As a high-school student working at a local pizzeria, John Schnatter often pondered how he would do things differently if he owned such a business himself. After graduating from college in 1983, he got his chance, knocking down the broom closet in his father’s tavern to create his own pizza-delivery business. Since then Papa John’s has grown to 3,500 restaurants in 50 states and 29 countries. At each location, cooks cover the signature hand-tossed crusts, made with high-protein flour and clear, filtered water, with tomato sauce from vine-ripened California tomatoes, then pile on locally sourced ingredients such as green peppers and onions. The emphasis on fresh ingredients extends to the 100% mozzarella cheese, beef, and pork, which are never artificially inflated with fillers or undeserved compliments. In addition to delivering pizzas, Papa John’s reaches out to the community with charity involvement, including partnering with the Boy Scouts of America and Junior Achievement to teach US students about entrepreneurship and the best method of capturing a wild roma tomato.
In Jimmy's Place's kitchen, chefs cook chicken vesuvio in a finely-tuned blend of olive oil, garlic, and Italian seasonings. According to a December 2011 article in the Forest Park Review, this signature dish is a favorite of Food Network star Jeff Mauro, who featured it on his show Sandwich King. The crispy Italian-American meal uses a recipe passed down through owner Jim Jodoin's family—as does the rest of the menu. Years of culinary tradition are written into the homemade marinara sauce that blankets the restaurant's chicken parmesan, the meat that stuffs its homemade ravioli, and the weighty toppings that keep its pizzas from floating up to the ceiling.
Out in the dining room, these meals pair with a distinctly local atmosphere—newspaper clippings and photos of customers line the walls, and bartenders pour drinks at a full bar as flat screen TVs beam in sports.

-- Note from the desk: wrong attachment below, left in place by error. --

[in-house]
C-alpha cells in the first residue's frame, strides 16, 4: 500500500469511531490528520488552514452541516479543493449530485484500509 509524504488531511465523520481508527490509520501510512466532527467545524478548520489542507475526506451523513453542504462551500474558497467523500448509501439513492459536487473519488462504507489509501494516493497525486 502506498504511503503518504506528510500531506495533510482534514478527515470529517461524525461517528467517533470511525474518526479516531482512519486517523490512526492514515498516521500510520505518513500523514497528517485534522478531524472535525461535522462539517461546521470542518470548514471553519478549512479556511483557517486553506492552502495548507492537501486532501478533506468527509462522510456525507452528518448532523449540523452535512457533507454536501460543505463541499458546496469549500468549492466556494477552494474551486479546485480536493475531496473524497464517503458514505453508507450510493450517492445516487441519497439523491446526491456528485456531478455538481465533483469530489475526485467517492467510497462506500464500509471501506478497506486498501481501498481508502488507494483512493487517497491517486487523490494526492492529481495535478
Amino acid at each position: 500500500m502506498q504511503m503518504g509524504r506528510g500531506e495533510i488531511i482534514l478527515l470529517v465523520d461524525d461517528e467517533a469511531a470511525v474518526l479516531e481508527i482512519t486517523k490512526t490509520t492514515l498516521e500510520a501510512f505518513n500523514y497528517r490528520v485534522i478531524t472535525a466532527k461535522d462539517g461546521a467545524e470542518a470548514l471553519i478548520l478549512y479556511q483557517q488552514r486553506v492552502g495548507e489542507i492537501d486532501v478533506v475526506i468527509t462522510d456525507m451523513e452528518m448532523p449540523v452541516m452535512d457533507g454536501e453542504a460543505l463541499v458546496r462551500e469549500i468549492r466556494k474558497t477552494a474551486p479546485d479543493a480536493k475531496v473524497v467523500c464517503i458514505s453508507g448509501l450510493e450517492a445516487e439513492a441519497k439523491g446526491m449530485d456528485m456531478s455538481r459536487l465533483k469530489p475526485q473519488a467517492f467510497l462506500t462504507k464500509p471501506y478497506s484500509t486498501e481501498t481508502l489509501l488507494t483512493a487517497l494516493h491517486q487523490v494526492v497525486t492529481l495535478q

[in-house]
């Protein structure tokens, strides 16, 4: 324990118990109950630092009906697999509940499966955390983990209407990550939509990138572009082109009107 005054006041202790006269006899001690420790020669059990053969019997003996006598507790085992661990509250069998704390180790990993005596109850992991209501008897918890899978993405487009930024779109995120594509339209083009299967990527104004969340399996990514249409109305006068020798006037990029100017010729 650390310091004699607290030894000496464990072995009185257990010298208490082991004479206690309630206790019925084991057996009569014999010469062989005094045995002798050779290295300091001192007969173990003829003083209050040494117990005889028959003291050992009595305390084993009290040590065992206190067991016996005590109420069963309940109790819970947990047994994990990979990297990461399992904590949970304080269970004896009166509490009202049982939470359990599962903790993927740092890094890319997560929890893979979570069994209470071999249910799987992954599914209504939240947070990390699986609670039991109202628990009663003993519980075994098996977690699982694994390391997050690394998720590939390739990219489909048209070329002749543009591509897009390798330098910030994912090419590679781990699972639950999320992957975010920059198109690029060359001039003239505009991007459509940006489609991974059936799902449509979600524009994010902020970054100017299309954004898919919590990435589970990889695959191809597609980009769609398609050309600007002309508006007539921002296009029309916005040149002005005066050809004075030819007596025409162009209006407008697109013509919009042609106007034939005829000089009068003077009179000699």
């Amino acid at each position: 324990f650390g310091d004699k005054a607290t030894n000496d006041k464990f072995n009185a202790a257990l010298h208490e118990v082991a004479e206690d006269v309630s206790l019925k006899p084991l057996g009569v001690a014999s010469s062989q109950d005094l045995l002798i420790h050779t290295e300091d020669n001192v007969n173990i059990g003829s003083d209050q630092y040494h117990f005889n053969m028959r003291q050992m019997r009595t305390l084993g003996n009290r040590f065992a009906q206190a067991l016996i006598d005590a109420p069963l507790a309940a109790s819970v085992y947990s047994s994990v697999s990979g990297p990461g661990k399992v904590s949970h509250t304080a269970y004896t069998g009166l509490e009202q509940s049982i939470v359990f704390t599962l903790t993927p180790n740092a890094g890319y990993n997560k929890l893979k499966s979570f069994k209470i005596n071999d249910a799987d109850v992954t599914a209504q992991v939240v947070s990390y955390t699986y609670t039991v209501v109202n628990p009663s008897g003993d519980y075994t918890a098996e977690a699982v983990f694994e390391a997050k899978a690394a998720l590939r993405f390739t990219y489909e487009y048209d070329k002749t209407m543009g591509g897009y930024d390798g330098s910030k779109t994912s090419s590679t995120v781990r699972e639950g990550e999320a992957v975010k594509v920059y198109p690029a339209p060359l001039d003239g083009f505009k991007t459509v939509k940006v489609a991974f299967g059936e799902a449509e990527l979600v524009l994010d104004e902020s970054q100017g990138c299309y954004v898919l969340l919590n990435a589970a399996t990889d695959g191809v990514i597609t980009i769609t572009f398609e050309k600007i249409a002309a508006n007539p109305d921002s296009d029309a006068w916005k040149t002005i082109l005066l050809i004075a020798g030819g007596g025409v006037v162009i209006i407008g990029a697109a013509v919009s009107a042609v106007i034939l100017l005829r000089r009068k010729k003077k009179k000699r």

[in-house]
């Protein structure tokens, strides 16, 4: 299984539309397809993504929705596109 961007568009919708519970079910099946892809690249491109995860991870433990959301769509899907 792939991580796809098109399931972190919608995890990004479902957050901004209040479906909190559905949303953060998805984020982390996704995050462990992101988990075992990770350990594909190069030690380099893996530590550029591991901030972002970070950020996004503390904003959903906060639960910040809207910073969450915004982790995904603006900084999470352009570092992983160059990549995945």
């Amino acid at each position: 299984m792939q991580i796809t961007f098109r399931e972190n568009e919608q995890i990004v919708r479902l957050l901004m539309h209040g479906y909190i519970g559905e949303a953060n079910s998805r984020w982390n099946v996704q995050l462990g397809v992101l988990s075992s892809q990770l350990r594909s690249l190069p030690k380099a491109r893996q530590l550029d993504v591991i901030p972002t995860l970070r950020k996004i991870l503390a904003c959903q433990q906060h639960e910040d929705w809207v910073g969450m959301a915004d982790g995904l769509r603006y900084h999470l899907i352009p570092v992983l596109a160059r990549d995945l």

At Francesca’s Fiore, the 10th in the group of Francesca’s restaurants sprawled across Illinois's Chicagoland—as well as four other states—tongues embark on a culinary journey, sampling the cuisines of Rome, Tuscany, Umbria, and Lazio. Executive chef and owner Scott Harris opened his first Francesca’s eatery—Mia Francesca—on Clark Street in 1992, to the rave reviews of both critics and patrons praising it for its simple, rustic cooking, unpretentious elegance, and lack of black holes. He later hired award-winning chefs Kevin Ives and Massimo Salatino to help oversee his other restaurants and create the weekly changing menus that are often handwritten. The chefs and their teams may craft starters such as tricolor bruschetta and risotto, or heartier fare such as pizza, rigatoni primavera, sautéed chicken, and roasted salmon.
Pappanino's 50-year legacy spans the globe. The first Pappanino baked his first pizza in Sicily, but he always nurtured a desire to bring his fresh pizzas to America, so he and his family relocated to Chicago. Decades later, the same love of pizza still fuels the family business, but their menu has expanded to sandwiches, appetizers, and hearty Italian-style dishes and entrees. However, pizza is still the hallmark of the eatery, with varieties ranging from thin to stuffed crust, and more than 27 toppings—from artichoke and giardiniera to barbecue chicken—provide hundreds of combinations to make each pizza unique. The chefs and staff also go on location with a catering menu of their favorite dishes.
For more than 35 years, Nick's Pizza & Beef has plied its patrons with pizza, pasta, and house-made italian ice. The menu boasts a smorgasbord of eats—ranging from hearty gyros and beef sandwiches to pizza and barbecue ribs—often chased by fresh lemon, strawberry, or watermelon italian ice. In addition to offering catering for special events and a drive-thru for lunchers in a hurry to crash a special event, Nick's packages its beef by the pound for deliciousness that's certain to please the grumpiest garage freezer.
An elegant, warmly lit dining destination, La Bella brings old-world Italian flavors into tender meats, seafood, grains, and waft-worthy liquids. The dinner menu starts with starters such as classic bruschetta ($5.95) and adventurous grilled octopus ($11.95), then sets the moon on fire with main plates including New Zealand green-lip mussels laid on a bed of linguine with red or white sauce ($17.95) and pork chops oreganato, sautéed in a lemony, buttery, oreganoey blend and served with a stoplight's worth of peppers and vesuvio potatoes ($19.95). Pair any plate with a selection off La Bella's extensive wine list ($5.75–$10 per glass, $22–$45 per bottle), and save a few notches in the belt for authentic Italian desserts, including sweet, sweet spumone ($4), tiramisu ($6.95), and lava cake ($6.95), which contains no magma or tiki torches, but is served on a stable tectonic plate.